Tuesday, September 30, 2014
The New York Times
September 29, 2014
Auto-Renewing Your Health Plan May Be Bad for You, and for Competition
By Austin Frakt
Overwhelmed with increasing choice in the new exchanges, returning
consumers may not relish the idea of selecting a new plan. A feature
built into the exchanges practically invites them not to do so:
auto-renewal. Consumers insured by an exchange plan this year who do not
actively choose a new one for next year will be automatically
re-enrolled in their current plan or automatically enrolled in a similar
one if their plan is discontinued. This auto-renewal is meant to help
increase and maintain the size of the insured population and to promote
continuous coverage. But if people rely on auto-renewal without
evaluating all available options, some may end up in plans that aren't
ideal for them.
Next year, the premiums of the currently cheapest silver-rated plans are
going up by an average of 8.4 percent. Because of that, many of those
plans will no longer be the cheapest. The customers who switch to the
silver plans that are the cheapest in 2015 will see their premiums rise
by only 1 percent on average.
Auto-renewal also offers insurers a way to retain customers without
vigorously competing for them, counting on the fact that some consumers
will stick with their plans even when, rationally, they should not.
Here, basic economic theory is in conflict with the finding from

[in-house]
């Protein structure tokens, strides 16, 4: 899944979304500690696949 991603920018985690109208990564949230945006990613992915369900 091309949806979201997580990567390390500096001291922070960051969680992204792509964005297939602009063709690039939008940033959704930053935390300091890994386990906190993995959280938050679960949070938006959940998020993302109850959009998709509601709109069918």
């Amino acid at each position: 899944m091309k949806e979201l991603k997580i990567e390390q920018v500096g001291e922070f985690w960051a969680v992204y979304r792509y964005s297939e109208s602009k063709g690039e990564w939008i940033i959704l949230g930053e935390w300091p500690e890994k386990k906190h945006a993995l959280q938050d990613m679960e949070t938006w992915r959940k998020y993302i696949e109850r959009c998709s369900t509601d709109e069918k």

behavioral economics that when choices become too numerous and complex,
consumers resort to heuristics (or shortcuts), leading to suboptimal
decisions. For instance, when we can't fully evaluate all options, we
tend to default to familiar brands. And, because it takes time and
effort to re-evaluate options, we tend to stick with our initial choice
of brand when making a new purchase.
If we want more competition, we need to induce fewer people to default
Auto-renewal exists for a reason, but if consumers rely on it too much,
the results will include higher premiums and greater market power for
San Juan Capistrano
Under a well designed single payer national health program there would
be no need to choose networks since the entire health care delivery
system is covered, and there would be no need to shop deductibles since
they would be eliminated.
The problem of auto-renewal would disappear since enrollment would be
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